This counts for about 25% of new HIV infections. The CDC estimates that 75% of infections that youths acquire will affect young men. Young women are more likely to contract the virus through heterosexual sex at 86%, and young men are more likely to contract it through homosexual sex at 87%. About 60% of youth do not know they are infected, and can unknowingly pass the virus on to partners.

With these numbers in mind, it’s imperative that we raise awareness so those who are sexually active get tested, particularly young people.

 

 

Zika Virus Linked to Birth Defects

Mosquito (NPR)

Mosquito (NPR)

Earlier this month, the Centers for Disease Prevention and Control (CDC) released a travel warning for pregnant women. They’ve issued the warning for 14 countries where the Zika virus has been confirmed to be transmitted.

Transmitted through bites of infected mosquitos, the Zika virus symptoms include fever, rashes and red eyes. It’s also been linked to birth defects.

Brazil was the first country to report birth defects linked to Zika. Specifically, the virus manifests as microcephaly, where newborns will have an unusually small head that leads to abnormal brain development. Over 2.4K cases of newborns affected by Zika were recorded in 2015, up from only 147 cases in 2014. This was a 1,532%+ year-over-year increase.

And the U.S. is no longer exempt from Zika’s reach: A baby with microcephaly was confirmed to have the virus. The baby was born in Hawaii last week.

 

The U.S. Abortion Rate Has Been Decreasing Since 2002

Baby (Santa Banta)

Baby (Santa Banta)

Abortion rates have been falling over the years. The Centers for Disease Control and Prevention (CDC) completed a study last year that analyzed long-term abortion trends, spanning from 1969 to 2011.

The Declining Abortion Rate (The Atlantic)

The Declining Abortion Rate (The Atlantic)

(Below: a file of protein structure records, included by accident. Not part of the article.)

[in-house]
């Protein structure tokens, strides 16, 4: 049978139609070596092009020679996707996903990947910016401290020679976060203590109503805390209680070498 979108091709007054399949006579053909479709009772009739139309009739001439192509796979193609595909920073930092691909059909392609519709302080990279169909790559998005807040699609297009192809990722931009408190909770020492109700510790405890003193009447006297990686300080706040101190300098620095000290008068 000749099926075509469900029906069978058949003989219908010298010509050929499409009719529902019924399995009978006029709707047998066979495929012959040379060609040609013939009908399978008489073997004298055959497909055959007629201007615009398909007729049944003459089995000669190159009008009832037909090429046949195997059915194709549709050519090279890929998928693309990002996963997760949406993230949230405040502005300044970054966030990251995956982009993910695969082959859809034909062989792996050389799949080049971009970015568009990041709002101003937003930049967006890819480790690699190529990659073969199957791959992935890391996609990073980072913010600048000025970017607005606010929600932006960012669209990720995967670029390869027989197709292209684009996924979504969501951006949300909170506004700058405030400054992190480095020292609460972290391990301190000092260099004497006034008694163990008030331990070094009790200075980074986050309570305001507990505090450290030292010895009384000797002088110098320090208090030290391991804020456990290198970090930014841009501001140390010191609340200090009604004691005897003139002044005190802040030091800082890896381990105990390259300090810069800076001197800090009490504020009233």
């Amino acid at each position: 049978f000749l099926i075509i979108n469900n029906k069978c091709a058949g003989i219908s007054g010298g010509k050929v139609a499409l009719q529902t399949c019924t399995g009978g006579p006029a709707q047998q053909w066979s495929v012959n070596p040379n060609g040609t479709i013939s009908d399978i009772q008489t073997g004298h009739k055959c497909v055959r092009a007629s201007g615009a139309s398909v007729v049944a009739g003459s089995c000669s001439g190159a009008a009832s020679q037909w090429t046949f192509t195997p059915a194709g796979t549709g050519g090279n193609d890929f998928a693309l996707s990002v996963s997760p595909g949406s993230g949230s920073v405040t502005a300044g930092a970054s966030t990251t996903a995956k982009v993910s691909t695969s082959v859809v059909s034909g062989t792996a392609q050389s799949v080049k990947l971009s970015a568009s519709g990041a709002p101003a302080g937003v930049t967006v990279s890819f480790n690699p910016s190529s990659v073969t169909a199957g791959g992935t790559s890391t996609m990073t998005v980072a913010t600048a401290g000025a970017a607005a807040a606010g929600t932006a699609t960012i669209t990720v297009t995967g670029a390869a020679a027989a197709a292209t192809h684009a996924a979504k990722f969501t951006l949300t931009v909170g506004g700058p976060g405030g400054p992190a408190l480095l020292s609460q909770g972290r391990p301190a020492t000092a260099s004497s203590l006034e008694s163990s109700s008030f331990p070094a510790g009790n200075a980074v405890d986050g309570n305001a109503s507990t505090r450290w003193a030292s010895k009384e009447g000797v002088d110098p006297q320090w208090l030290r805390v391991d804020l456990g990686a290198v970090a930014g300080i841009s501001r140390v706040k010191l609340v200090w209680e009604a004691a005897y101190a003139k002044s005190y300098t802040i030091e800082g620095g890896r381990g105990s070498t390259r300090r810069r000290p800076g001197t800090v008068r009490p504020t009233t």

The CDC counted 730K+ abortions in 2011, which works out to 16.9 abortions per 1K women ages 15-44. This is the lowest ratio for abortions since 1973, where 16.3 abortions were recorded for every 1K women within the aforementioned age range. The study’s abstract notes that abortions were highest among adolescents and lowest among women ages 30-39 for the duration of the study. Women in their 20s had the majority of abortions.

Researchers speculate that the decrease in abortions is linked to changing social attitudes about the practice, as well as marriage. When marriage was the socially-acceptable default setting for relationships, abortions were much more rare. But now that marriage rates have decreased, many women are choosing to terminate an unplanned pregnancy rather than have a shotgun wedding with the father.

An article on “The Atlantic” also notes that American attitudes toward abortion have shifted in recent years. While only 20% of the surveyed population would like to see the practice outlawed, 38% surveyed believe it’s “morally objectionable.” This prevailing idea is likely preventing some women from having abortions, and so carrying the fetus the term. It’s very possible that the numbers on abortion are higher than reported, due to any lingering shame or stigma (either internal or external) women who’ve gone through it may face.